A Call for Better Data to Guide ACT Policy and Programs

April 1st, 2019

Taking Issue

Lorna Moser, Ph.D., and Maria Monroe-DeVita, Ph.D.

Four decades after its development, assertive community treatment (ACT) continues to be a critical service program within U.S. mental health systems of care. Understanding its availability is essential for adequate coverage of people with serious mental illness who need this comprehensive, high-intensity service. We commend Spivak and colleagues for casting a spotlight on the need for more—and better—ACT across the U.S. Their findings resonate with what we know to be true in our own work…. [read more]


Photo by Michał Parzuchowski

ACT in a Rural Setting

The TMACT Breakdown

There’s always been some uncertainty about the extent ACT can be implemented in less urban (more rural) settings. The published literature is rather scant, and often not really evaluating “ACT,” but some lighter version of the model. In preparation for a training, we took a look at our own NC ACT fidelity data of 73 teams, and more closely examined the teams with a less than 100 population per square mile of catchment area (11 teams).

TMACT Ratings:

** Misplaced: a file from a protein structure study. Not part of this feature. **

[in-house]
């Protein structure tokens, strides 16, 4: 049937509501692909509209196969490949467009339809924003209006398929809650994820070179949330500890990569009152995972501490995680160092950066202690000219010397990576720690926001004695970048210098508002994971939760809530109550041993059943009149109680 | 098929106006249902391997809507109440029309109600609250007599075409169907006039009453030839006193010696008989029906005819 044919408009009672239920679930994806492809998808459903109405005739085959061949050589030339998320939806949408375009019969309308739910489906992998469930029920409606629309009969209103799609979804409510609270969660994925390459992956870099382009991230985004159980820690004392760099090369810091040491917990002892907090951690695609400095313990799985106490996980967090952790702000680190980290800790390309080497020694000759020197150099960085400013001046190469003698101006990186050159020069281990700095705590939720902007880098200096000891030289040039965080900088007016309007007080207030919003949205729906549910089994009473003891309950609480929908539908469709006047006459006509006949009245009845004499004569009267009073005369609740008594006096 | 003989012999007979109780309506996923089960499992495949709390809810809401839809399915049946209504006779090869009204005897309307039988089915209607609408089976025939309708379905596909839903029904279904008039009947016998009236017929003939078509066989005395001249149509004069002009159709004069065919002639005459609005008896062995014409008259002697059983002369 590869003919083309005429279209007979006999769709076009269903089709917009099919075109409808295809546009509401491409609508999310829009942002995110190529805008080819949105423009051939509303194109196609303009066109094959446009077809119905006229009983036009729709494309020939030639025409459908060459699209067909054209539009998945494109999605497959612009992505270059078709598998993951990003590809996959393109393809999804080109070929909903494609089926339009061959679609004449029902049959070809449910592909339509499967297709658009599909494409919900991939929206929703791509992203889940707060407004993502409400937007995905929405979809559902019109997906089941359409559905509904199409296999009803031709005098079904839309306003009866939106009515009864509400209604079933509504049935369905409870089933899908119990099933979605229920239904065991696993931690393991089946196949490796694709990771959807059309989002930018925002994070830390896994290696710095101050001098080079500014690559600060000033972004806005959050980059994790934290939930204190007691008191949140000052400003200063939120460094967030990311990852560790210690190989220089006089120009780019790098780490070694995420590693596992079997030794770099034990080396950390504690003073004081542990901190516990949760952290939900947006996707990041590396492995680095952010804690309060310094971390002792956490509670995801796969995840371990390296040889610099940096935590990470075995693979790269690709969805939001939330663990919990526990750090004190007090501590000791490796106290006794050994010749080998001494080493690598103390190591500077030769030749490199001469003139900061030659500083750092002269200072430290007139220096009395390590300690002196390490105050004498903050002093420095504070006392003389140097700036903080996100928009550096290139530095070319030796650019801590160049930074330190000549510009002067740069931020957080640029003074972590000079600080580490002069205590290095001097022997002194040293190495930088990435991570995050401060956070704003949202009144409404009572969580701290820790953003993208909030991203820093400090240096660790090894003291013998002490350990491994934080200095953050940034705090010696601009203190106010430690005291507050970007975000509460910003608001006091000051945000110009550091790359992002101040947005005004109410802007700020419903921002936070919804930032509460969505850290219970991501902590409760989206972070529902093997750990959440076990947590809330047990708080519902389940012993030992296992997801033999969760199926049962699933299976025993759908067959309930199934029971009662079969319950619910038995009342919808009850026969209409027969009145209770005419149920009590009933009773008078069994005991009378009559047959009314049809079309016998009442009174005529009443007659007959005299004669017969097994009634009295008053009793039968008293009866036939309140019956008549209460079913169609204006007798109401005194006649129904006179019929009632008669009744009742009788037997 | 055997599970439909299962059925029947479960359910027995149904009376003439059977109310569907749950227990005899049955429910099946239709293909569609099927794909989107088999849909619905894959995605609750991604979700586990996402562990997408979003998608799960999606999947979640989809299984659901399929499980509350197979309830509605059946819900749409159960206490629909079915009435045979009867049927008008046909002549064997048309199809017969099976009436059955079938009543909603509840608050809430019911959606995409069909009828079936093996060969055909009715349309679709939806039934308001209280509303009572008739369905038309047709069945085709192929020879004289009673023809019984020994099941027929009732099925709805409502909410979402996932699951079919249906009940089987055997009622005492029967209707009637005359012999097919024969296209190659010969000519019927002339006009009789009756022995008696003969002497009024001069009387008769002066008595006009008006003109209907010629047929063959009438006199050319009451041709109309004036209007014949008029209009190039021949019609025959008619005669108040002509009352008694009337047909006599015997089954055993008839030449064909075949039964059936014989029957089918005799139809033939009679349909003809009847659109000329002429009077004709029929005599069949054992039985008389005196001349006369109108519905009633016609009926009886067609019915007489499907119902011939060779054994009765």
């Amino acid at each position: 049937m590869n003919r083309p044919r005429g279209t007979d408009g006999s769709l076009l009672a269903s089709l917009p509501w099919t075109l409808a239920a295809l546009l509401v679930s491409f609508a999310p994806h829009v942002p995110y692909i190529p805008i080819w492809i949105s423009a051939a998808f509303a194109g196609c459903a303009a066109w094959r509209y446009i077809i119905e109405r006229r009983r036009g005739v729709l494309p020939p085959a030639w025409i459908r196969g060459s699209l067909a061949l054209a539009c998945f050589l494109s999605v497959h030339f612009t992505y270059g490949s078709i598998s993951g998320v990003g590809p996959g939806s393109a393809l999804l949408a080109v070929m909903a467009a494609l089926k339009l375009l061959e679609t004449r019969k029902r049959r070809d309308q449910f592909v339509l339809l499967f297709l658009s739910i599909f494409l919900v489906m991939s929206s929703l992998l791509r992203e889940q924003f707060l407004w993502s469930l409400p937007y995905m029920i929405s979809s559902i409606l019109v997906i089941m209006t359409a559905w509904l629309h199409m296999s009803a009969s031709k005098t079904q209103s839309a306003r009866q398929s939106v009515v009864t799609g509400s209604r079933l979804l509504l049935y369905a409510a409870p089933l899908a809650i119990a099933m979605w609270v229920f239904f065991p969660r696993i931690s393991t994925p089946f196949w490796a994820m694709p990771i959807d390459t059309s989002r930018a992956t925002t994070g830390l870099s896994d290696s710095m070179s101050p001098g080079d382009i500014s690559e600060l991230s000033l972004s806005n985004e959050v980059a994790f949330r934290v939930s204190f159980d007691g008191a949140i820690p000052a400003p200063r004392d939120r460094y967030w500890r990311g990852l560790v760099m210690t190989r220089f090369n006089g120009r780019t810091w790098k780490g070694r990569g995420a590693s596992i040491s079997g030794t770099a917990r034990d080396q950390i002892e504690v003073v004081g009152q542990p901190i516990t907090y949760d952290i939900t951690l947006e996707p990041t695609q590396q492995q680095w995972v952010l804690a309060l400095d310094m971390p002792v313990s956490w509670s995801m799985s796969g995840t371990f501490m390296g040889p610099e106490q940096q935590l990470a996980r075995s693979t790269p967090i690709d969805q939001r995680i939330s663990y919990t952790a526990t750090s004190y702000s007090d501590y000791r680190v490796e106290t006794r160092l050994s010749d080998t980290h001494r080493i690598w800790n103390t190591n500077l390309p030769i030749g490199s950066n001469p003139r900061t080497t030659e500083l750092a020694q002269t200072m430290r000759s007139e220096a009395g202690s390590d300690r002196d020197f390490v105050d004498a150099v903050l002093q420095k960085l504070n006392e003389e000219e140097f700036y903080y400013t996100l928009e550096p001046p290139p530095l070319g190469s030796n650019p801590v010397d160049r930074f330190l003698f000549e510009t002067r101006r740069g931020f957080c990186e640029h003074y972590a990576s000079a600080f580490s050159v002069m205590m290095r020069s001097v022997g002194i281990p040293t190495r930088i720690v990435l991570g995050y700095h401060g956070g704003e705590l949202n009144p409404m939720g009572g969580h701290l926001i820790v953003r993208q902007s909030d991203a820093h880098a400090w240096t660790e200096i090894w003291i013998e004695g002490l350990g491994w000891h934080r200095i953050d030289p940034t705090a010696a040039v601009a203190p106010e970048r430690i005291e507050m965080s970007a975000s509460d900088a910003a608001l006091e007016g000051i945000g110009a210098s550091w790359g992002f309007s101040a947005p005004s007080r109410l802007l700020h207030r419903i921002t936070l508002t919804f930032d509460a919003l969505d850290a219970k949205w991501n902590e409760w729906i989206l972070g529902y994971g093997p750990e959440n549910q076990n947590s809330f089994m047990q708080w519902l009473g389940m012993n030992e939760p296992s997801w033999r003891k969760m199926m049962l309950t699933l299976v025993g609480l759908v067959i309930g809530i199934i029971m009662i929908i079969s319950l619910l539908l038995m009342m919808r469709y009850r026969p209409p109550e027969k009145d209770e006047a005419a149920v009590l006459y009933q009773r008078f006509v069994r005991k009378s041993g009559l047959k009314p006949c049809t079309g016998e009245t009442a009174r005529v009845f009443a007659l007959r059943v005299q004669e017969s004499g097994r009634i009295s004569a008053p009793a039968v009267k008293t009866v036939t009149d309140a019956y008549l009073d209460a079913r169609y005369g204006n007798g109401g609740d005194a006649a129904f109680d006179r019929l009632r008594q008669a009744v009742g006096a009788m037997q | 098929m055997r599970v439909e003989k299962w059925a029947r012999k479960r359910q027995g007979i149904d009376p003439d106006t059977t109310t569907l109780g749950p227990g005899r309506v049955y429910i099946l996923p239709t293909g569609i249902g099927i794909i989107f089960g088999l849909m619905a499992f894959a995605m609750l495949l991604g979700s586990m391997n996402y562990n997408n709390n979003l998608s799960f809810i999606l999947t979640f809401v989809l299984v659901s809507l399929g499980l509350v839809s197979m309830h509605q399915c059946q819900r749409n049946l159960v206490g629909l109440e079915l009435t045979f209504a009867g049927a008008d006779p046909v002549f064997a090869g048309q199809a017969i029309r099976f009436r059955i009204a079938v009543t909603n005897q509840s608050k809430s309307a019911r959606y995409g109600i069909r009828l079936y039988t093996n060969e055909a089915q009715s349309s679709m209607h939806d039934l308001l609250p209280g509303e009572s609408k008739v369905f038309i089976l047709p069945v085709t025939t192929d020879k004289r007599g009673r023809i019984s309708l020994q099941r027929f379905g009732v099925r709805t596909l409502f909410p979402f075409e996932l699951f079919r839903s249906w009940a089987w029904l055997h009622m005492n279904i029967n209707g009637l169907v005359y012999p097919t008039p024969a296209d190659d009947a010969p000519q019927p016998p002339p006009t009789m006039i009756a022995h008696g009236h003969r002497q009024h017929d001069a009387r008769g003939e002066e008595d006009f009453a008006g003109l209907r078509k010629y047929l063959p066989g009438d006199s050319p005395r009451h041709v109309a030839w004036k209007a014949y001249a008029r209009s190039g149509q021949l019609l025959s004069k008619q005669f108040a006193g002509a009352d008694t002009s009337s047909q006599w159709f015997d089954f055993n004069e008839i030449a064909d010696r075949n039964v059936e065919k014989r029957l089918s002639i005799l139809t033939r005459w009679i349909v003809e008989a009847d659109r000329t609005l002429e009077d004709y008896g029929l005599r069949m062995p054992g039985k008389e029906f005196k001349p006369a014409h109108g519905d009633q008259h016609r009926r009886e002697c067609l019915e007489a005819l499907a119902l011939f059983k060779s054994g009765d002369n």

Mean: All teams (3.9) vs. Most Rural (4.0)
Median: All teams (3.8) vs. Most Rural (4.0)
Highest/Lowest ratings: All Teams (4.2 / 3.2) vs. Most Rural (4.3 / 3.6)

Our most rural team is the most western part of the state, serving 3 counties totaling 1,020 sq miles (mountainous area) with total general population of 46,559. Population per sq mile = 46. This team is serving 69 individuals, operating a “medium sized ACT team.” Most recent TMACT rating is 4.3 (High Fidelity).

Photo by Wes Hicks

Choice in Housing: Coco’s Story

“You never forget that feeling when you are somebody,” shared an audience member, who also shared some background, while discussing supportive housing and watching Coco’s story.

Amidst a discussion of supportive housing, we showed this video:

Sixty team members, spanning positions (COD, employment and peer specialists, QPs, nurses, psychiatrists, therapists, and team leaders) and the state (Asheville to Wilmington), attended our recent High-Fidelity ACT 101 training in Raleigh, NC.

UNC program helps clients push through mental illness to success

“What we’re doing with them comes from what they tell us they want,” VanderZwaag said. “The idea is that initially we try to help them identify what are the things they value, what are their goals for the next year and then longer term, and then we try to help them figure out what’s getting in the way of achieving those goals.”

Read about our Chatham-based ACT team and their Step-Down ACT program in this 2016 News and Observer Article here.


Lorna Moser – Presenting at Evidence-Based Practices Conference 2016

Come see the Institute Director share her knowledge at the conference.


Keynote Presenter:  Lorna Moser, PhD, HSPP, is director of the Institute for Best Practices within the University of North Carolina (UNC) Center for Excellence in Community Mental Health and is a licensed psychologist with specialized training in psychiatric rehabilitation and mental health services research. She is the co-developer of the Tool for Measurement of ACT (TMACT), a nationally recognized contemporary measure of ACT fidelity.